When I was ten or eleven, I somehow1 came across a letter to my mother, written by a psychologist, I think Joseph Nicolosi — anyway if not him, somebody else in the field. She was worried about me and had found his name, and he’d been gracious enough to reply with advice: try to get him to socialize with other boys; guide him gently into activity with them. Then there was something about gender-identity disorder.
I was angry and scared, partly because I felt like she’d gone behind my back somehow, writing about me to a stranger;2 but mostly because of this terrifying phrase, gender-identity disorder. To me the phrase sounded and felt like some grey, filthy snake twisted up inside my guts, poisoning me and making me different. If anyone’s ever read or seen Return to Oz,3 remember the scene where they take Dorothy to that horrible quack doctor, to get rid of the Oz delusion? I felt like I would be taken somewhere like that, wired into an insidious machine with flashing lights that would fix whatever horrible thing was wrong with me.
This was around the time things got bad. I remember freaking out in school, name-dropping the horrible4 phrase because I didn’t know what else to do with it, and a classmate’s question: Does that mean you think you’re a girl? The teacher didn’t know what to do, and neither did I. That’s my only memory from that day, but you can see why it stands out.
Well, did I think I was a girl, or what? I didn’t, but I spent a lot of time around girls, and had a particular giggly, chatterbox way of talking. I started noticing this about myself for the first time, and — although this seems strange, to think of an eleven-year-old doing this — started working to change it. I quieted down, watched my speech patterns and the way I moved. I didn’t like the way my teacher had gone silent, and her face had gone still, when I dropped that phrase, gender-identity disorder; I didn’t like getting called a fairy or a sissy; so I cut it out.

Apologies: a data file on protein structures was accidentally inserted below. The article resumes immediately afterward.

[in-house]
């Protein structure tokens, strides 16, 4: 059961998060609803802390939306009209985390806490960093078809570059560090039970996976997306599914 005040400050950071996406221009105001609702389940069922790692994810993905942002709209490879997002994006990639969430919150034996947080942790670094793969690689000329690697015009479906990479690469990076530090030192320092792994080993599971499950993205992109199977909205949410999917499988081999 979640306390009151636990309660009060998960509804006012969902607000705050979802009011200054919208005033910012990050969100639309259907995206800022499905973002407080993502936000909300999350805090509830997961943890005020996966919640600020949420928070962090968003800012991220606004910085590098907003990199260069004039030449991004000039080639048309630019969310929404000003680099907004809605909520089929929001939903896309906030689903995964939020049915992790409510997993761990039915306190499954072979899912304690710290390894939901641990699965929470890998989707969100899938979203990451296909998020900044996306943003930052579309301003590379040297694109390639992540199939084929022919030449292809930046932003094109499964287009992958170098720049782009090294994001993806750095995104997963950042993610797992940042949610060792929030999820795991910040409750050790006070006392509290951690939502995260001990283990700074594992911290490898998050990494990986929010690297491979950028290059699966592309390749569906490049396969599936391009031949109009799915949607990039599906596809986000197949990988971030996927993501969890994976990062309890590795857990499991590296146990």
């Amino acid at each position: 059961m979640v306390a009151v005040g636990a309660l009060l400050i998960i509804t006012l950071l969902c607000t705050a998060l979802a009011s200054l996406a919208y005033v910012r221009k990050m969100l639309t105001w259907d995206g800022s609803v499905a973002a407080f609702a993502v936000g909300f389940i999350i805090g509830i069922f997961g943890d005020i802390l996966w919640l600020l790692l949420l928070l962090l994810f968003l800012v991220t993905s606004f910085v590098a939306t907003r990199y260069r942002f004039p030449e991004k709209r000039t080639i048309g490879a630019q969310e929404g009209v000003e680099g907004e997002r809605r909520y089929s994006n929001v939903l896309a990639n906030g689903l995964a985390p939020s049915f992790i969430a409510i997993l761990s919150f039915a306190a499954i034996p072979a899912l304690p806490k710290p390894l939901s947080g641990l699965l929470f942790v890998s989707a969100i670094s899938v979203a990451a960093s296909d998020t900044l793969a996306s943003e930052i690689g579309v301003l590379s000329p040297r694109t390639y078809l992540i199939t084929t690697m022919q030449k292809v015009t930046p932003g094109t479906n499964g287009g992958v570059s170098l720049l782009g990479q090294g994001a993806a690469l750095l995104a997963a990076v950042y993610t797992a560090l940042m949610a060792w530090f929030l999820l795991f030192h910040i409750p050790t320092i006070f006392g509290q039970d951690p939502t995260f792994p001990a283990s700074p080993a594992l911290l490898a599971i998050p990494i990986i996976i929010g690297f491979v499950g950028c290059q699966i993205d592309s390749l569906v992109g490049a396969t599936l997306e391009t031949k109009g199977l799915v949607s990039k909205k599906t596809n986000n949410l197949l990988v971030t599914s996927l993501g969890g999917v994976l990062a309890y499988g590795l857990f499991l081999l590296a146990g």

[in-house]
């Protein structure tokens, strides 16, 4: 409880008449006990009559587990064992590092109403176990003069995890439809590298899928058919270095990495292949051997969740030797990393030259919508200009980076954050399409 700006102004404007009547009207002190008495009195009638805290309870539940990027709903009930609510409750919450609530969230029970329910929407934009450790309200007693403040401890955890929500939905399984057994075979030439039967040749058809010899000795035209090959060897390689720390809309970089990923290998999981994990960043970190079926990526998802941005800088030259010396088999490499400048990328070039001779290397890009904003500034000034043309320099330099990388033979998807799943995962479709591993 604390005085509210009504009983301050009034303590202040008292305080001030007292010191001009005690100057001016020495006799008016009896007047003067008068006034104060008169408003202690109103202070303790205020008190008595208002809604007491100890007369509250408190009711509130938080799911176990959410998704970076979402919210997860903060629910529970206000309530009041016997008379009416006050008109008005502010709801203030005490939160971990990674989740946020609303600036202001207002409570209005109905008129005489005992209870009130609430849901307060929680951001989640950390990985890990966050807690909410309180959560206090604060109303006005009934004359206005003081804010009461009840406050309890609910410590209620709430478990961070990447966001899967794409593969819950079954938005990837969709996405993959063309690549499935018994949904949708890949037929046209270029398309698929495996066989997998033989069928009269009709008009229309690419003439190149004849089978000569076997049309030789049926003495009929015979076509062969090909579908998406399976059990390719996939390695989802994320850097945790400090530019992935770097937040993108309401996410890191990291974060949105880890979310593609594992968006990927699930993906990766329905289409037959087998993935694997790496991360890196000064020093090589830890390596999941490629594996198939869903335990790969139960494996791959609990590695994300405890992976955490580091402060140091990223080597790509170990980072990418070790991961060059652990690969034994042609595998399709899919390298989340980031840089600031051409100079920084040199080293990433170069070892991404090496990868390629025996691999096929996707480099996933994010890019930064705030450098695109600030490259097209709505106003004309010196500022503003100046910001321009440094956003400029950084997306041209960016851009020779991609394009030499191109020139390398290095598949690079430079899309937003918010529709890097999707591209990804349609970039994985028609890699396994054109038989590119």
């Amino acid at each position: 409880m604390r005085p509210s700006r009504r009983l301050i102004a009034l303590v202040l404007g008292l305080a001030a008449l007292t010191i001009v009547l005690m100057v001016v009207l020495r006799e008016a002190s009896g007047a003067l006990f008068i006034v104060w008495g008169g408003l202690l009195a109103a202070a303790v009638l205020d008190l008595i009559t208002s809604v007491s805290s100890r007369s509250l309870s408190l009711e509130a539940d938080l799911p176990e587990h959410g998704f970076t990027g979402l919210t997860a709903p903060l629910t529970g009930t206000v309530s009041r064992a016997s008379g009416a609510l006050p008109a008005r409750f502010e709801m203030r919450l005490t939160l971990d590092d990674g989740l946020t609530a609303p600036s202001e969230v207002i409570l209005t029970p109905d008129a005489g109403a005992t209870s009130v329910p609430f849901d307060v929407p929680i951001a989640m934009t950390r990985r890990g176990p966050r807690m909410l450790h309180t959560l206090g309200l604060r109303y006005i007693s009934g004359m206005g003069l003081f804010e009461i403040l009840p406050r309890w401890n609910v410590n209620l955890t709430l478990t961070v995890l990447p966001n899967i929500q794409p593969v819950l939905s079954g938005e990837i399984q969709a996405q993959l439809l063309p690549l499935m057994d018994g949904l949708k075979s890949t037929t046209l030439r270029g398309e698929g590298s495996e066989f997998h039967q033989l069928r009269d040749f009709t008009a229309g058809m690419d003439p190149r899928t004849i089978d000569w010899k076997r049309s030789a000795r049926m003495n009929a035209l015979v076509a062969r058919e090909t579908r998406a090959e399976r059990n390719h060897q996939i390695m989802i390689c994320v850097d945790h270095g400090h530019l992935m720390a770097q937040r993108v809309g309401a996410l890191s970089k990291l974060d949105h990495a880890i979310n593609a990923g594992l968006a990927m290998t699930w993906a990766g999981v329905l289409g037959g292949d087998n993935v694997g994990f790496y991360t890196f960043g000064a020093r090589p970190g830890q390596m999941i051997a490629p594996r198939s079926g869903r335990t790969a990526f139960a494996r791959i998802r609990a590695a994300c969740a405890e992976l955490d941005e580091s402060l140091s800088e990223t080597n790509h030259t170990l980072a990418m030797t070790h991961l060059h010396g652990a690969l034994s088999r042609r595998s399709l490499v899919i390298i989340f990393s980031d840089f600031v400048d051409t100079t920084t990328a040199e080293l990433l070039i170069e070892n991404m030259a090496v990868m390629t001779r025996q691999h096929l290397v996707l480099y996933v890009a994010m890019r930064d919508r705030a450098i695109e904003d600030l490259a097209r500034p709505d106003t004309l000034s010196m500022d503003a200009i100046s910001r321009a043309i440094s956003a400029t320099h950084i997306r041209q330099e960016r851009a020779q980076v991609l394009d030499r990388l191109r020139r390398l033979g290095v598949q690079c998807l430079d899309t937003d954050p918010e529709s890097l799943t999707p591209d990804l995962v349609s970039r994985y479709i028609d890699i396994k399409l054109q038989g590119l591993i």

I don’t set off almost anybody’s gaydar now.
I know how it sounds. I know that one of the Deadly Sins of 21st-century America is trying to change Who You Are. Am I glad I did it? Did I “do it” at all, or is my impression of conscious effort just a retrofitted memory? If I did do it, what would I be like if I hadn’t? Would I be less taciturn now, less introverted?
Maybe, but who cares? What if is a meaningless question. The right question is: am I proud of who I am, or ashamed?
I haven’t yet reached the magical point of Not Caring What Anybody Thinks — which is the first cardinal virtue of 21st-century America — and probably won’t hit it until I’m eighty, when I can say whatever I damn well please and have it put down to senility.
What you see when you meet me is me, near as I can figure, for whatever that’s worth. Whether I chose to stop acting effeminately or just grew out of it, it’s gone now, no longer a part of me, if it ever was. Part of life is becoming who you are, that’s true. But part of life is building who you are, a feat that’s mainly accomplished by thoroughly f★cking it all up six times in a row and then trying for a seventh.
Like I keep saying: a work in progress. My stars, it’s bedtime. Where are my fuzzy socks?